Surveys sent to undergraduate students and faculty indicate that while most students plan to attend classes in person this fall, more than half of faculty members indicated some level of discomfort in returning to campus.
Almost 73 percent of undergraduates surveyed said they would at least “probably” prefer for classes to not be held remotely for the entire semester, but about 87 percent of faculty said if given the opportunity, they would teach some or all of their classes remotely. Provost Brian Blake said in an interview that the surveys are being used to “test the temperature” of students and their desire to return to campus this fall.
He said officials are considering sending out another survey but will decide whether or not to send it depending on the decision from District officials and the restrictions required for the fall semester. He said he has been “keeping an eye” on the Overheard at GW Facebook page as well to see how student opinion on the fall semester changes and has noticed a “changing of the tide” in student sentiments over health concerns since students completed the survey.
“I think we’re continuing to develop a consistent, complete, comprehensive fall plan hopefully very shortly,” Blake said. “With the fall coming, we’ve got to come to a definitive plan this week.”
Blake said he was surprised at the response rate for the student survey, which was almost 8,000 undergraduate students, or about 76 percent of the population.
He said officials are having conversations about “alterations” to the plan and hope to create a “comprehensive enough message” that does not leave students with more questions.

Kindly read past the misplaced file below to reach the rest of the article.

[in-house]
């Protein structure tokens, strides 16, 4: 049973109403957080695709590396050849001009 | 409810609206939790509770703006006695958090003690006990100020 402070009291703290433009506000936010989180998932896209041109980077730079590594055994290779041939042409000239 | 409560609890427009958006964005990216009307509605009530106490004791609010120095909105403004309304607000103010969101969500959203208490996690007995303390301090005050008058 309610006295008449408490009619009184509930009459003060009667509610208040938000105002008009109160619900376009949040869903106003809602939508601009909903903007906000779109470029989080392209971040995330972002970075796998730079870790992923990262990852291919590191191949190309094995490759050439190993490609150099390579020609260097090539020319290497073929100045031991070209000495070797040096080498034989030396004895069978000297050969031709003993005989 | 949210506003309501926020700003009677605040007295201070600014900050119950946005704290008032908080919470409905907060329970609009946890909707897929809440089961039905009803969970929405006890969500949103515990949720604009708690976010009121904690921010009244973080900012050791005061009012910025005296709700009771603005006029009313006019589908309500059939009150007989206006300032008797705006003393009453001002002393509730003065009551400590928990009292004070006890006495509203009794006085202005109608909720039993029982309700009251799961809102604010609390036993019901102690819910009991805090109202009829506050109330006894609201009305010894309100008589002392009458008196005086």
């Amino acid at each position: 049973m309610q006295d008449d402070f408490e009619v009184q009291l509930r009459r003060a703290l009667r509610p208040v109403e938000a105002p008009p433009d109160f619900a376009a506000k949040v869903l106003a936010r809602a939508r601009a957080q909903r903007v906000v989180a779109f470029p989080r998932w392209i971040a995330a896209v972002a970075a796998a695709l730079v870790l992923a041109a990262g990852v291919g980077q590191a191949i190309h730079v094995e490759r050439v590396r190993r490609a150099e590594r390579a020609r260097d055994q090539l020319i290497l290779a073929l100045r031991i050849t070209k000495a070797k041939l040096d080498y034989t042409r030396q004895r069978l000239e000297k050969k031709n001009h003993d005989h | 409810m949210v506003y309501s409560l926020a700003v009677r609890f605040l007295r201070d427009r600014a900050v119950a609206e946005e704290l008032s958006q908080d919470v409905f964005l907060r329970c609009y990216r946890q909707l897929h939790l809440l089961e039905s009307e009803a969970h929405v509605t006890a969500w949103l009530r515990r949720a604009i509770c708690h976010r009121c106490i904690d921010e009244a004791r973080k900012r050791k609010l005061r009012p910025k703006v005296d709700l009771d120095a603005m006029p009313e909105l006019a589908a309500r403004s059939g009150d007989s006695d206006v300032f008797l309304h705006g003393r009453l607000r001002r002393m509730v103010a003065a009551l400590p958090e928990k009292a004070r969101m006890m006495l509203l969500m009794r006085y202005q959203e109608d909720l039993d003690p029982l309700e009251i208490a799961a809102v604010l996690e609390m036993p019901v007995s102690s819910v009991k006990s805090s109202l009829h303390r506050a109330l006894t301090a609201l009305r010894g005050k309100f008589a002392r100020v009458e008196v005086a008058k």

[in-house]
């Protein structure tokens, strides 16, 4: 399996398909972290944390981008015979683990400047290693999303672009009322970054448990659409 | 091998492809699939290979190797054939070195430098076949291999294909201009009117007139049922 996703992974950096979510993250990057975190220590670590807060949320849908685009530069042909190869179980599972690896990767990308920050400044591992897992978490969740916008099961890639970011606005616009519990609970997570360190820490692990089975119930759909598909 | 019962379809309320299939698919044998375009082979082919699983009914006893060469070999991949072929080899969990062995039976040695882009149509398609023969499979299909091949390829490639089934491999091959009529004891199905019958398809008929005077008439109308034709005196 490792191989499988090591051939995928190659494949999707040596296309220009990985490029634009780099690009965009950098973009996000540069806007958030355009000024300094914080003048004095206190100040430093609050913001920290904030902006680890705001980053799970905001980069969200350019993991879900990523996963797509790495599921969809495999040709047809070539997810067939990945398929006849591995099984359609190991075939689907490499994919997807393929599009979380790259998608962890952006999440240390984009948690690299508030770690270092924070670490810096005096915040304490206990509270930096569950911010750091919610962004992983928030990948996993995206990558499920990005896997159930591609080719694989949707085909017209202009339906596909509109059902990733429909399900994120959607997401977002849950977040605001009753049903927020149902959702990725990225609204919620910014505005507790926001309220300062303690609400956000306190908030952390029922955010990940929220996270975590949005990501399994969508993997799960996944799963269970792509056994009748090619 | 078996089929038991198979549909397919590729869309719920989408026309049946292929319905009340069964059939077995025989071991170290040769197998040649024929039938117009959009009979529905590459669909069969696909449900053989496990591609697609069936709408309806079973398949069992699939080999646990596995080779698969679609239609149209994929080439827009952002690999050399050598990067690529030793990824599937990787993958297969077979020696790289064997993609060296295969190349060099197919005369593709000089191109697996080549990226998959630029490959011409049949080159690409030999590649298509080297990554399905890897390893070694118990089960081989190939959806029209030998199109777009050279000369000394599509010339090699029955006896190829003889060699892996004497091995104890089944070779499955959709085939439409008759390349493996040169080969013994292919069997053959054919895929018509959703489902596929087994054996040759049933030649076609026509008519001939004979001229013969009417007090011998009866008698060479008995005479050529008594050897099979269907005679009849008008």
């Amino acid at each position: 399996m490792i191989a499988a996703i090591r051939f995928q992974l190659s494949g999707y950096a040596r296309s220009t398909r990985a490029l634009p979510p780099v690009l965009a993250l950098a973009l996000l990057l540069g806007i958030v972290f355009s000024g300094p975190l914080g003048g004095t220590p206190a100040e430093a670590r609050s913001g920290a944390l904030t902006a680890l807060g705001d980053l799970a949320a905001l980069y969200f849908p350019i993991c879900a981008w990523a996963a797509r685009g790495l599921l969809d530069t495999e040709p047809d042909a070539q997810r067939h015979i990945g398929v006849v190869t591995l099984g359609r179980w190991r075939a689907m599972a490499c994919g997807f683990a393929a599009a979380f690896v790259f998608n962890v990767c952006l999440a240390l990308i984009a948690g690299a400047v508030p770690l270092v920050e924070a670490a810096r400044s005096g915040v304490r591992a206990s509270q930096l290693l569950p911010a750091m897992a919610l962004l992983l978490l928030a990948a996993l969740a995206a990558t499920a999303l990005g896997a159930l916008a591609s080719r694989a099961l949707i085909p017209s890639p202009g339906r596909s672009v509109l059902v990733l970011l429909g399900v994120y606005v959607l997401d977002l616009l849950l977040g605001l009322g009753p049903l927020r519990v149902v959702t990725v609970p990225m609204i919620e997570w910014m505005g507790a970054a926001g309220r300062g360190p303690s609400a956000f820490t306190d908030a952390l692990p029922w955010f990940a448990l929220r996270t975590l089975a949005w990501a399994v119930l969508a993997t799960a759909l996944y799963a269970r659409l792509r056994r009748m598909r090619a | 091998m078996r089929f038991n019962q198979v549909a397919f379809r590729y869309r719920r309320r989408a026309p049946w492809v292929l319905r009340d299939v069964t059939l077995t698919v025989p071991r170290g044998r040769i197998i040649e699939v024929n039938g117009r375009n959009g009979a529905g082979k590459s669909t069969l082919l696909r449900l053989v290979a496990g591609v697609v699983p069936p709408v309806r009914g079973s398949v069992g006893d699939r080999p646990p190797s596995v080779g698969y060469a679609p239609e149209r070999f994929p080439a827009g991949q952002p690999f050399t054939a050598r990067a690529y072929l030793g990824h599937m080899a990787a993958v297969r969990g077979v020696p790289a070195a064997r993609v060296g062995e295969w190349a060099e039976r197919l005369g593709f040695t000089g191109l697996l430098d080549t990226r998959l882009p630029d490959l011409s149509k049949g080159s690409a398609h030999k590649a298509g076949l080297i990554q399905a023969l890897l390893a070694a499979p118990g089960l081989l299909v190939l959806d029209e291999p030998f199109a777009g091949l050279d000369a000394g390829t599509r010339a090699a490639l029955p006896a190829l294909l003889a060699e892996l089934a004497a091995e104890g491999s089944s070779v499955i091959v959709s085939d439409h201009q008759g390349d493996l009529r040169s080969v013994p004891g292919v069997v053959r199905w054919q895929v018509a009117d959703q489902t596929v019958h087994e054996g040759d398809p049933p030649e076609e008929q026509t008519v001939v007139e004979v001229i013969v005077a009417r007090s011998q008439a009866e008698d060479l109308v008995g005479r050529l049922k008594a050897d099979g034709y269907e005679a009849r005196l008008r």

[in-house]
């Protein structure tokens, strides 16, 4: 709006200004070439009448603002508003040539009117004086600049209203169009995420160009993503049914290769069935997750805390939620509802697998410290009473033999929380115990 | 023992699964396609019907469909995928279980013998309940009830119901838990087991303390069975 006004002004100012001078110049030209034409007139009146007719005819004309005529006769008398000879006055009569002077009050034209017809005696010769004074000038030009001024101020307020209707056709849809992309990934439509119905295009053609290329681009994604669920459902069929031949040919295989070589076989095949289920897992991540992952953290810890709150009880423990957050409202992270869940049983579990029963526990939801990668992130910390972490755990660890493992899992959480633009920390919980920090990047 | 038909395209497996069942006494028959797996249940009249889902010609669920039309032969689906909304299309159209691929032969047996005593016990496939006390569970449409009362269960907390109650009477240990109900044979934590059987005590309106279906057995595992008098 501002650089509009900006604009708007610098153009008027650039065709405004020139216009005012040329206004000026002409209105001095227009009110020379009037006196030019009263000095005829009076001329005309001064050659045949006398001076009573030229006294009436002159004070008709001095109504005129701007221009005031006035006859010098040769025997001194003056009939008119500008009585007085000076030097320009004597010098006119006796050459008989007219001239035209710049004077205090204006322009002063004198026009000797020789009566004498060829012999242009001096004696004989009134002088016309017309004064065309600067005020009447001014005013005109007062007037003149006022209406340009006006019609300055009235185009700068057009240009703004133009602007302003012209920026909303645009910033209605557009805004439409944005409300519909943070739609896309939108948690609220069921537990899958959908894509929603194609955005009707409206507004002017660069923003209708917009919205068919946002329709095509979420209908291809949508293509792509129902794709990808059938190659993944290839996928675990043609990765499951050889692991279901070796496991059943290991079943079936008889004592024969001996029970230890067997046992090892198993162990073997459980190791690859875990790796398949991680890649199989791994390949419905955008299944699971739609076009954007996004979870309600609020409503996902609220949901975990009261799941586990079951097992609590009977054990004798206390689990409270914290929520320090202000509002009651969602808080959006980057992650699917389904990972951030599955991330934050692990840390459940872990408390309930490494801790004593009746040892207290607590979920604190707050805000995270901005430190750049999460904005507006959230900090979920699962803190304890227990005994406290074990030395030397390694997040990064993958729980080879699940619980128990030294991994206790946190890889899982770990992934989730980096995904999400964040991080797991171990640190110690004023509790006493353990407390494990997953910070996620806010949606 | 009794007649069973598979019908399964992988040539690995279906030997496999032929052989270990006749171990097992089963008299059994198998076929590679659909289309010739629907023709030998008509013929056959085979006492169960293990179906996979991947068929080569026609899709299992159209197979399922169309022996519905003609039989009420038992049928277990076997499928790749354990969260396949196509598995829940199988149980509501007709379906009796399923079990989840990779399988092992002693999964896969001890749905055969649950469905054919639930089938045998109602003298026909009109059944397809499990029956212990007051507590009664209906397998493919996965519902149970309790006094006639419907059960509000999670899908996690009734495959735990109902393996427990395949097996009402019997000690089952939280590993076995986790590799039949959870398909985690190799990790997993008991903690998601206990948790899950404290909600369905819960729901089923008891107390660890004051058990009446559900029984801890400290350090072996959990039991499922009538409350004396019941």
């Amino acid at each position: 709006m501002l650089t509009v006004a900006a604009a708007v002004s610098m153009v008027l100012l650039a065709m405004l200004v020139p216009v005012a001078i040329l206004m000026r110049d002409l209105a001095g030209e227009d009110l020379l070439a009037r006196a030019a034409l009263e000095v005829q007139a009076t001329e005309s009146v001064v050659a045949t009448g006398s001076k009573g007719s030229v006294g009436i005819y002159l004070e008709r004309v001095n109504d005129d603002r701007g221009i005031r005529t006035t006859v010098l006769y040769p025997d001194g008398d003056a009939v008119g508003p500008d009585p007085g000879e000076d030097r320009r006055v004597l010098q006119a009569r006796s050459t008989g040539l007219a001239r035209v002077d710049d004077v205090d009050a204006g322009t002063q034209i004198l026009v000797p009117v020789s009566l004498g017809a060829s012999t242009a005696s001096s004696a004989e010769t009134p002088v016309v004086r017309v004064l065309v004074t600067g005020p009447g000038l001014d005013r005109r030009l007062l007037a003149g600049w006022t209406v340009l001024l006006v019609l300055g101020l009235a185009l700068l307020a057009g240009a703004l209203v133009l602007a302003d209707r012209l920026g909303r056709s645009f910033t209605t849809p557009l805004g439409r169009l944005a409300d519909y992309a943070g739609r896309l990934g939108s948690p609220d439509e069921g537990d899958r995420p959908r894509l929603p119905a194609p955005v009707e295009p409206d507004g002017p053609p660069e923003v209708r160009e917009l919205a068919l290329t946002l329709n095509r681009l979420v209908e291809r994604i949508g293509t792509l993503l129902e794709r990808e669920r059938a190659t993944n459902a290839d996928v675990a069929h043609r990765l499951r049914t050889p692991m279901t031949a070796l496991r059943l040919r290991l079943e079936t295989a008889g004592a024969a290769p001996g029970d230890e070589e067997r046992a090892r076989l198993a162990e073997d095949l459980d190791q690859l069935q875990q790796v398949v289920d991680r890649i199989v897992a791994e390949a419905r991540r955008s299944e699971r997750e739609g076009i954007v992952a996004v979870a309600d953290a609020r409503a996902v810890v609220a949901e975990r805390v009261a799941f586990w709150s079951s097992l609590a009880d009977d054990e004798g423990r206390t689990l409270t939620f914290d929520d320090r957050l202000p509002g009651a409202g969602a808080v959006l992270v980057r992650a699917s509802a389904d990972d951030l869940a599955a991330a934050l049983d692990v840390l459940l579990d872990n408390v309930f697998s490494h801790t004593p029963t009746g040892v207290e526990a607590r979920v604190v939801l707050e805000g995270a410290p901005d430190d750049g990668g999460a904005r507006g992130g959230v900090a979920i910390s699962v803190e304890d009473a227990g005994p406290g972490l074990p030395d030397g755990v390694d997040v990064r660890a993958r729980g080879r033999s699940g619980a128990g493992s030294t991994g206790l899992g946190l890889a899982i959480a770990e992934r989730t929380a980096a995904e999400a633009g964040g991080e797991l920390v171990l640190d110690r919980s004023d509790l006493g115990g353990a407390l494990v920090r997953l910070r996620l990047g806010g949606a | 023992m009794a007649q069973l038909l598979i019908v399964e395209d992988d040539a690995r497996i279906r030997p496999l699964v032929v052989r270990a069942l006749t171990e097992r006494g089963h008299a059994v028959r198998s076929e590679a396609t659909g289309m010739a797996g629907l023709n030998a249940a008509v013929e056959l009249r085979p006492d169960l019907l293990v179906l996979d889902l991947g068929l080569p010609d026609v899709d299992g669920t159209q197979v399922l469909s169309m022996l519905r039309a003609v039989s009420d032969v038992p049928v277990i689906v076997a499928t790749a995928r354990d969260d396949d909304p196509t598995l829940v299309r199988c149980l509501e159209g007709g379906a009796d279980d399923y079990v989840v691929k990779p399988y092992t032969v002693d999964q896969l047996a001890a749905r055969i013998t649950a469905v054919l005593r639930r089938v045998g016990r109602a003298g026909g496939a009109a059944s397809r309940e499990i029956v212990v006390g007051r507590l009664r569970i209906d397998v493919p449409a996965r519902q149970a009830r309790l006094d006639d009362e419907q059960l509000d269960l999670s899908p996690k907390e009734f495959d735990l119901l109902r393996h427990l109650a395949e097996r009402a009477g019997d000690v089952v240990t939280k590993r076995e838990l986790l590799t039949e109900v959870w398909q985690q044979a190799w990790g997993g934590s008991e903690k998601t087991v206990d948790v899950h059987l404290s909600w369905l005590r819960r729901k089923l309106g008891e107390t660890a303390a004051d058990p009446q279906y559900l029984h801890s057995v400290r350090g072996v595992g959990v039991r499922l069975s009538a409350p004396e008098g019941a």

Blake said last month that faculty are being provided the option to opt out of teaching classes in person this fall. He said Tuesday that officials have received about 400 requests for online accommodations, which represents between 30 and 40 percent of all faculty members.
“I haven’t exerted pressure on faculty to feel like they needed to be in person if they were uncomfortable,” he said. “In fact, we’ve been overly accommodating to that.”
Blake said officials are giving “as much flexibility as possible” for faculty members who have submitted requests to opt out of in-person instruction this fall and are accommodating to “most all” requests.
“We’re emphasizing an abundance of care and caution in allowing faculty to opt out,” he said.
Blake said teaching assistants will also receive “similar treatment” as faculty in opting out of fulfilling their teaching responsibilities in person this fall but he has not received any information on how many teaching assistants have submitted requests to do so.